Current Opinion in Lipidology:
Current Opinion in Lipidology was launched in 1990. It is part of a successful series of review journals whose unique format is designed to provide a systematic and critical assessment of the literature as presented in the many primary journals. The field of lipidology is divided into six sections that are reviewed once a year. Each section is assigned a Section Editor, a leading authority in the area, who identifies the most important topics at that time. Here we are pleased to introduce the Section Editors for this issue.
Andrew Newby is British Heart Foundation Professor of Vascular Cell Biology. He graduated in natural sciences (biochemistry) from Cambridge, UK and studied for a PhD with Professor CN Hales FRS. He then worked on adenylate cyclase with Nobel Laureate Martin Rodbell at the NIH in Bethesda, Maryland, USA. Afterwards, he held a Beit Memorial Fellowship in Cambridge where he elucidated the metabolic pathways responsible for production of the cardioprotective metabolite, adenosine. Subsequently, he was successively Non-clinical Lecturer, Senior Lecturer, Reader and Professor in Cardiff, UK. While continuing to work on adenosine, he contributed to the identification of the endothelium-derived relaxing factor as nitric oxide. He is most known however, for discovering a role for matrix degrading metalloproteinases in vascular smooth muscle cell migration and proliferation in vein grafts, after angioplasty and in atherosclerosis. His elucidation of the inflammatory basis of metalloproteinase production is continuing to shed light on the role of inflammation in plaque rupture and myocardial infarction. He was one of the first vascular biologists to use adenovirus-mediated gene transfer which he now combines with other post-genome technologies. This work has led to more than 150 peer-reviewed research papers and 30 reviews, which have collectively attracted 8000 citations (H>57). It was continuously supported by UK programme grants for the past 20 years. Prof. Newby was also Co-director of the EC-funded European Vascular Genomics Network.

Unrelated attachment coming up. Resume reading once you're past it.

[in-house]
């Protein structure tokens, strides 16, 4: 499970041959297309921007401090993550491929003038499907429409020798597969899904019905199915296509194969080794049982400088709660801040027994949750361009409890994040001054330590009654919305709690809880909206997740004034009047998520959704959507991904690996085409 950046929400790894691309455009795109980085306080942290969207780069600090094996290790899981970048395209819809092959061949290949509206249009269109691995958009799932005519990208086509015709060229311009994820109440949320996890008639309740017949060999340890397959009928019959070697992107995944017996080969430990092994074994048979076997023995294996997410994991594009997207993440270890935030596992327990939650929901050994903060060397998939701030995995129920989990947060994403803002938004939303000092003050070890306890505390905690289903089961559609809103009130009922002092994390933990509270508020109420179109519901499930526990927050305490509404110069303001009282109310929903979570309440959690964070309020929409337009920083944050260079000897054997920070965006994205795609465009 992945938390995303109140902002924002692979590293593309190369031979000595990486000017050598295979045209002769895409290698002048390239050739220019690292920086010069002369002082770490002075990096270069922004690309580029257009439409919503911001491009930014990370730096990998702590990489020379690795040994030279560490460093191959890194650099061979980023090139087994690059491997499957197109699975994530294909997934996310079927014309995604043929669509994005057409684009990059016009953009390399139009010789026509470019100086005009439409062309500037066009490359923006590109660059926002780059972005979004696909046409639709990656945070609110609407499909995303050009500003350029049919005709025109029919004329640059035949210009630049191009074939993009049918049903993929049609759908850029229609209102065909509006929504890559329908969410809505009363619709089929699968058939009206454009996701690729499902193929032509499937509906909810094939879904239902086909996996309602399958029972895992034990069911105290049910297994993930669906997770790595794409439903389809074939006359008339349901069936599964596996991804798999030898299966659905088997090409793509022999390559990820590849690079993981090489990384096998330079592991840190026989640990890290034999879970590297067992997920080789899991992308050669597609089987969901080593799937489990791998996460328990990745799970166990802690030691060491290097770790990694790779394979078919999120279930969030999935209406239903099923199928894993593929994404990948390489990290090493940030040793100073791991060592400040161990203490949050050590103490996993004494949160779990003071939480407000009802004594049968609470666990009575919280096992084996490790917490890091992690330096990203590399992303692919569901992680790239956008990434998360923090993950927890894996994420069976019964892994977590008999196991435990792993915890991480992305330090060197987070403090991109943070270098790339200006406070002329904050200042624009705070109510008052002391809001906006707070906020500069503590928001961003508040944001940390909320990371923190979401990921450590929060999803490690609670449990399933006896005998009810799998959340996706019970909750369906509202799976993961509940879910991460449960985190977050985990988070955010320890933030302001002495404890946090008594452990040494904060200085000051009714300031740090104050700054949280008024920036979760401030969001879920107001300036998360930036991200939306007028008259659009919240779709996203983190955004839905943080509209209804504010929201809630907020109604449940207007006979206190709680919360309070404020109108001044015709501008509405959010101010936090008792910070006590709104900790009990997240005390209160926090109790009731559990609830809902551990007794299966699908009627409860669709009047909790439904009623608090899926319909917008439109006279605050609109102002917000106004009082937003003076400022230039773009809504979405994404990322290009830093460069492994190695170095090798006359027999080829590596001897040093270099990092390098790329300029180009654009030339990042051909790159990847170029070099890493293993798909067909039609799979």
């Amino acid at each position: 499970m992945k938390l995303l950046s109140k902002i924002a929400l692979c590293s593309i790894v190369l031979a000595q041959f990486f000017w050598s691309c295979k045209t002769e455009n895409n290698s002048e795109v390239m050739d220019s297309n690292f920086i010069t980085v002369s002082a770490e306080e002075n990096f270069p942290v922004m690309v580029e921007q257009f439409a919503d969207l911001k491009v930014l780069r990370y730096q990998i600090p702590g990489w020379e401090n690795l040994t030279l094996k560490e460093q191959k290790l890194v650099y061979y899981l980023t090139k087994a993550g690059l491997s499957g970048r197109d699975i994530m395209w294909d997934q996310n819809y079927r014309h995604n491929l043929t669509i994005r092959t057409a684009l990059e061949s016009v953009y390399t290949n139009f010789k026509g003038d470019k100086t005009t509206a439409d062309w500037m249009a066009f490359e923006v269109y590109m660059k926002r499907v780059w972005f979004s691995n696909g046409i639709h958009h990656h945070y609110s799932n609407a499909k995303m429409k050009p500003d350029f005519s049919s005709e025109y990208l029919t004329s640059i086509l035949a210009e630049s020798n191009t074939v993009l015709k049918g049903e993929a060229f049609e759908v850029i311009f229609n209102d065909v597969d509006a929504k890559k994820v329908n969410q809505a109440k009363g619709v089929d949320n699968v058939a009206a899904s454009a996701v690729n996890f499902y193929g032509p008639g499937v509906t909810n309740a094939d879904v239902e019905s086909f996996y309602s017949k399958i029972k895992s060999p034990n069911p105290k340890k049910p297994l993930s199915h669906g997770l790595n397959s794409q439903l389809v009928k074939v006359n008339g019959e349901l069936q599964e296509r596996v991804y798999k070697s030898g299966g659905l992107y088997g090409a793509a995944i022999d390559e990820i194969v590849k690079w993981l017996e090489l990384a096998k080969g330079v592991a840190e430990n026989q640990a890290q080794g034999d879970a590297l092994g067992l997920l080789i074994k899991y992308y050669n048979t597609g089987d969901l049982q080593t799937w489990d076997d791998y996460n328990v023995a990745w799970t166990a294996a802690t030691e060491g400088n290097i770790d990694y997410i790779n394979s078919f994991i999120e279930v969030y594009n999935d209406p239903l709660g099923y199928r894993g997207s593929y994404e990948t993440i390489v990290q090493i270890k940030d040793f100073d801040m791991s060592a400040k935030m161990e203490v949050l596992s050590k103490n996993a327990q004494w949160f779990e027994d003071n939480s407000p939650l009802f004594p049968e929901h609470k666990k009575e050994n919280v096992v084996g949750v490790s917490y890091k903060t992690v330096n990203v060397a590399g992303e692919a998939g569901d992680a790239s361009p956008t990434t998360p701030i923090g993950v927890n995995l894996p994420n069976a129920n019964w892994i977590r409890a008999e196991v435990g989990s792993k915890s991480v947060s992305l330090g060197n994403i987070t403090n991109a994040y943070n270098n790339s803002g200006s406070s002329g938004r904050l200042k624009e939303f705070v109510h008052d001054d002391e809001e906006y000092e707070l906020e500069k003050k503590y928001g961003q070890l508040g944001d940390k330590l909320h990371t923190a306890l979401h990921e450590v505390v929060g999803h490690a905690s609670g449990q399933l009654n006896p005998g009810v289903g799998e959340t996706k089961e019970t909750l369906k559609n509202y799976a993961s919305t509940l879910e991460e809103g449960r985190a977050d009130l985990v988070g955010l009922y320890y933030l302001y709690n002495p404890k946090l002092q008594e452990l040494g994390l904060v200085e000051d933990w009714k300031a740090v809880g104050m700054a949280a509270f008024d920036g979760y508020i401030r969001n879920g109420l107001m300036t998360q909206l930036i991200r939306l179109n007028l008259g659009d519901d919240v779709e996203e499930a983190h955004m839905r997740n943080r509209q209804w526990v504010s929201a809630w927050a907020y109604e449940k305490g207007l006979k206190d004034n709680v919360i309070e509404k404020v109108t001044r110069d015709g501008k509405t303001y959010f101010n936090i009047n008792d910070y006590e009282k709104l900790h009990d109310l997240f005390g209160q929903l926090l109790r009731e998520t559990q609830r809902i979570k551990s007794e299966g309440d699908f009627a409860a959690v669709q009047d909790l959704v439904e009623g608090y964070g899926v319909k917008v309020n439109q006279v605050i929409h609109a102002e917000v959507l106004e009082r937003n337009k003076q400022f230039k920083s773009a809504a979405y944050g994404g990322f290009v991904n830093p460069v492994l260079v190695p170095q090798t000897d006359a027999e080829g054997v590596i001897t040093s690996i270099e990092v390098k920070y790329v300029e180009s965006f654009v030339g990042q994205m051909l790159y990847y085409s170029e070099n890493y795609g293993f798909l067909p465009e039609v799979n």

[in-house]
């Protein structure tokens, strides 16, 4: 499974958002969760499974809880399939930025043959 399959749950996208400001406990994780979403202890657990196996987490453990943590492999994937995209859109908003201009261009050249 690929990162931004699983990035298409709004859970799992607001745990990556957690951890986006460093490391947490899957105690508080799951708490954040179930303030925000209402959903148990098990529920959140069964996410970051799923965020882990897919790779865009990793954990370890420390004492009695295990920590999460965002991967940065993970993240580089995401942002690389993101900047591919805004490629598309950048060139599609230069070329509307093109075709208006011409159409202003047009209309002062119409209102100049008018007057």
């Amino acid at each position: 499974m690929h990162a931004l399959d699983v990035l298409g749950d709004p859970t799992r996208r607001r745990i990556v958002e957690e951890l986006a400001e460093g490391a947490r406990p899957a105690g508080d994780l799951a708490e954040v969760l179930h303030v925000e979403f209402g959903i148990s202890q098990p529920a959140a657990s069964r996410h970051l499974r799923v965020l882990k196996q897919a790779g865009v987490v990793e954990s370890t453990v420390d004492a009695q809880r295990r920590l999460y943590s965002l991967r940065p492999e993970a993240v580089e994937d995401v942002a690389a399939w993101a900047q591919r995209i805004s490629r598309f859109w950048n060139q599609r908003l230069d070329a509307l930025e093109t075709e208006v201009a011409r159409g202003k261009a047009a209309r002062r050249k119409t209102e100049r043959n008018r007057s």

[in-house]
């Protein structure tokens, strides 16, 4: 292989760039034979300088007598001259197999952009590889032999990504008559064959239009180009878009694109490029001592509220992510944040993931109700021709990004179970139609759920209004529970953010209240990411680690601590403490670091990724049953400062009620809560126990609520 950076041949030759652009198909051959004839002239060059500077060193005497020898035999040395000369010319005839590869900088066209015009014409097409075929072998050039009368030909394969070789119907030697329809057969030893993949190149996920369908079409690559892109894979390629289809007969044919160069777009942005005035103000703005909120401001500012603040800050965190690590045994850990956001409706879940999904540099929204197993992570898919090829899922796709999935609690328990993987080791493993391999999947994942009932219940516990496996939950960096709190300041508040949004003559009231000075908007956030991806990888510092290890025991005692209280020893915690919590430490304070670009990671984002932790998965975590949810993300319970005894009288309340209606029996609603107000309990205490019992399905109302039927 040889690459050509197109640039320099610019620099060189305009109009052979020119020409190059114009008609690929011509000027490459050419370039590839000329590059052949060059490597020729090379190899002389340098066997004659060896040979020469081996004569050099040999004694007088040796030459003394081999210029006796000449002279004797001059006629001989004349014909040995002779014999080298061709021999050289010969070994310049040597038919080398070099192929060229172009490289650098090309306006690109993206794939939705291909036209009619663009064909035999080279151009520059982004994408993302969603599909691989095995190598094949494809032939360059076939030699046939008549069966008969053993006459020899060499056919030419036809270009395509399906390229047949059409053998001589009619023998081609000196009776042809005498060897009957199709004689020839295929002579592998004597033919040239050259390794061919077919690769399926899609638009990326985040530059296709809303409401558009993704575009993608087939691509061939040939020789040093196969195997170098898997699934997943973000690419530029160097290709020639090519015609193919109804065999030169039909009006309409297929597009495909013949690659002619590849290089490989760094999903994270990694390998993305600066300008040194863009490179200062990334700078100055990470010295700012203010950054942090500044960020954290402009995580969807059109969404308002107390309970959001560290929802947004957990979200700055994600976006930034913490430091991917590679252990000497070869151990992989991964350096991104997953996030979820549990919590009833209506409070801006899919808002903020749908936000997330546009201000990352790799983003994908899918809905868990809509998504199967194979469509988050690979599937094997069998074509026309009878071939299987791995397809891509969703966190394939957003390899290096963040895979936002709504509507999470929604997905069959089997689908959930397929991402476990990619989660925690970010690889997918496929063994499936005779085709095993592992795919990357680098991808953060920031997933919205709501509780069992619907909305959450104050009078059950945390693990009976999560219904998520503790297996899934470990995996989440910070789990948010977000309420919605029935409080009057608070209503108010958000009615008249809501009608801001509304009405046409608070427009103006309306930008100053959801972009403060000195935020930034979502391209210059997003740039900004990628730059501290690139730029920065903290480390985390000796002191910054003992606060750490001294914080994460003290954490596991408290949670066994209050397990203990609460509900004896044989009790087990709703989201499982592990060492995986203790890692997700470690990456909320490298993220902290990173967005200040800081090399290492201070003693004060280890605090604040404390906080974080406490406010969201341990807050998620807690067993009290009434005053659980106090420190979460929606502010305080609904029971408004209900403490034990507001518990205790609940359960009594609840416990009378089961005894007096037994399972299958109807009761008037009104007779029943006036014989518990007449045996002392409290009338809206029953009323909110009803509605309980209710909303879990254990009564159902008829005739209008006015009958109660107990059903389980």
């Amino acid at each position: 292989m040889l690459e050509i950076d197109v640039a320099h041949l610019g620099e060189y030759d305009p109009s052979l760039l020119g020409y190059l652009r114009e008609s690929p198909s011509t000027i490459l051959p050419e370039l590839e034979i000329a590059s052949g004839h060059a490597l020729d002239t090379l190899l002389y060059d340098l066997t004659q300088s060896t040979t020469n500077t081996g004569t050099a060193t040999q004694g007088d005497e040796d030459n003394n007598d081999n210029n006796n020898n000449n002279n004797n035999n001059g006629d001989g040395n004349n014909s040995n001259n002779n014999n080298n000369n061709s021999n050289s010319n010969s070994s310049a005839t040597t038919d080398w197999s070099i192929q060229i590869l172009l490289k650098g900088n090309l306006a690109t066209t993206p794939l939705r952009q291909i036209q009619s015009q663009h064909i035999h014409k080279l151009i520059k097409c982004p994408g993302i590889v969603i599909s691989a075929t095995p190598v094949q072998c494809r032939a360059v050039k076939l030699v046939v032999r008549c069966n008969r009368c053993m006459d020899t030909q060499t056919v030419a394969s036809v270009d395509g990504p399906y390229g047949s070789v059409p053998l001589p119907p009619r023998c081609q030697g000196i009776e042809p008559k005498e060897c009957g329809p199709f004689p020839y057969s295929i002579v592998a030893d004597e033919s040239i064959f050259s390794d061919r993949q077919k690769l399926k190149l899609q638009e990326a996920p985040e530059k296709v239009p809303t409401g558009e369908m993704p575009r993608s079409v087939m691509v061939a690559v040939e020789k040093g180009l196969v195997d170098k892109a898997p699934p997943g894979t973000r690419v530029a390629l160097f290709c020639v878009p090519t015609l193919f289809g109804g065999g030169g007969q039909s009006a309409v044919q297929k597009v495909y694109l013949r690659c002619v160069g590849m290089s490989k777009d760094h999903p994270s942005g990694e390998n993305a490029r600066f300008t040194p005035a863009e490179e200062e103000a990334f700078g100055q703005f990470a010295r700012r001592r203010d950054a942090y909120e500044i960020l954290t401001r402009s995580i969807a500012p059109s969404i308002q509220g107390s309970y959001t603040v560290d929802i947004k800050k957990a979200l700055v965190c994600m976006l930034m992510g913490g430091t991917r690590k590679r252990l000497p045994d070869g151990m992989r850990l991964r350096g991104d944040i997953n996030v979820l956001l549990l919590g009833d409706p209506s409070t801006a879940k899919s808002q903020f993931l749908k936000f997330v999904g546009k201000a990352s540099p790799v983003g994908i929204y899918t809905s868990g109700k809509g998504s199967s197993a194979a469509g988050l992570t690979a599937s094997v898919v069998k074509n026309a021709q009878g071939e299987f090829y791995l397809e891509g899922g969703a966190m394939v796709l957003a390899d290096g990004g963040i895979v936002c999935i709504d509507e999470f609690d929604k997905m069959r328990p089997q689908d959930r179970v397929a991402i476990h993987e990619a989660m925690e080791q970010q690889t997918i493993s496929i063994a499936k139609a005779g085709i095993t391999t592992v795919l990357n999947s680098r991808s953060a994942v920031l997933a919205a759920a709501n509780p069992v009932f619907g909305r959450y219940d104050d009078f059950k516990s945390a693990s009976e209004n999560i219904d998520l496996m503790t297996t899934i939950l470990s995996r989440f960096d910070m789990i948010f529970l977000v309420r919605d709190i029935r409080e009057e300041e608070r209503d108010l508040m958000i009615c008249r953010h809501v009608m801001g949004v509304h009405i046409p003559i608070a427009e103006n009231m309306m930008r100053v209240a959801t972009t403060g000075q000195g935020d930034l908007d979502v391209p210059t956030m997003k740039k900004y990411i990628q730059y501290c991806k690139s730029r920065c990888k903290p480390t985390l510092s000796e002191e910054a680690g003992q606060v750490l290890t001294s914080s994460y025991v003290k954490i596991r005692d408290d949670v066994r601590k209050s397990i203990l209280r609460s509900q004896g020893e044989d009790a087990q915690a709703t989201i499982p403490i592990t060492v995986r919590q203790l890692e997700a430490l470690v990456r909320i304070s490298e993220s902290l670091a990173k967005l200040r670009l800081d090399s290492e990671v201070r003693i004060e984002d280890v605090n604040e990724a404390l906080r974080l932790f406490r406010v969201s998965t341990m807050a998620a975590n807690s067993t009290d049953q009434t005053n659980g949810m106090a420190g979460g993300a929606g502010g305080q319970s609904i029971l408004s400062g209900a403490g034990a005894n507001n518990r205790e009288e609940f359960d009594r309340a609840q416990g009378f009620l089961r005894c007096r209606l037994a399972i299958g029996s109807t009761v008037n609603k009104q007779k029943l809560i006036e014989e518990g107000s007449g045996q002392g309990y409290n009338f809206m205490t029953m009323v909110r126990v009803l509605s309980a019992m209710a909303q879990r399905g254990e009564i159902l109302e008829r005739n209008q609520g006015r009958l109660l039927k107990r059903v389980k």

Prof. Newby has served on grants committees of the major UK Research Councils and Charities and also reviewed grants for Belgian, Dutch, French, German and other overseas bodies. His Editorial Boards include Atherosclerosis, ATVB and Cardiovascular Research.
Prof. Newby has been an EAS member for many years and recently served on the Programme Committee for the Helsinki and Gothenburg congresses. He has more than 20 years involvement with the European Society of Cardiology, being a founder member and later Chair of the working group Pathogenesis of Atherosclerosis, a member of the Congress Programme Committee and Chairman of the Council on Basic Cardiovascular Science. He now dedicates himself to running the biennial ESC Summer Schools in Cardiovascular Biology. Perhaps most significantly he re-launched and was President of the European Vascular Biology Organisation from 2006 to 2010.
Yury Miller is Professor in the Department of Medicine, University of California, San Diego, USA. He graduated from the Russian State Medical University in Moscow, Russia, with a degree in laboratory medicine and worked in Tula Regional Hospital, Russia. He did his PhD studies with Prof. Gennady Dobretsov at the Research Institute for Physical and Chemical Medicine in Moscow, Russia, where he developed new methods to characterize plasma proteins and lipoproteins using proprietary fluorescent probes. Subsequently, he worked with Prof. Nurith Shaklai at the Tel Aviv University, Israel, on mechanisms of lipoprotein oxidation induced by heme and hemoglobin. He then joined the laboratory of Prof. Joseph Witztum at UC San Diego to investigate the role 12/15-lipoxygenase in lipoprotein oxidation and atherosclerosis.
His current research interests include cellular mechanisms of atherogenesis and the role danger-associated molecular patterns play in innate immune responses by vascular cells. He studies signaling mechanisms downstream from toll-like receptors and macrophage responses to oxidized lipoproteins. A recent direction in Miller's lab is the development of a hypercholesterolemic zebrafish model to study lipoprotein oxidation and vascular events relevant to early stages in development of human atherosclerosis.
Prof. Miller is associate editor for the Journal of Lipid Research and on the editorial board of Arteriosclerosis, Thrombosis and Vascular Biology.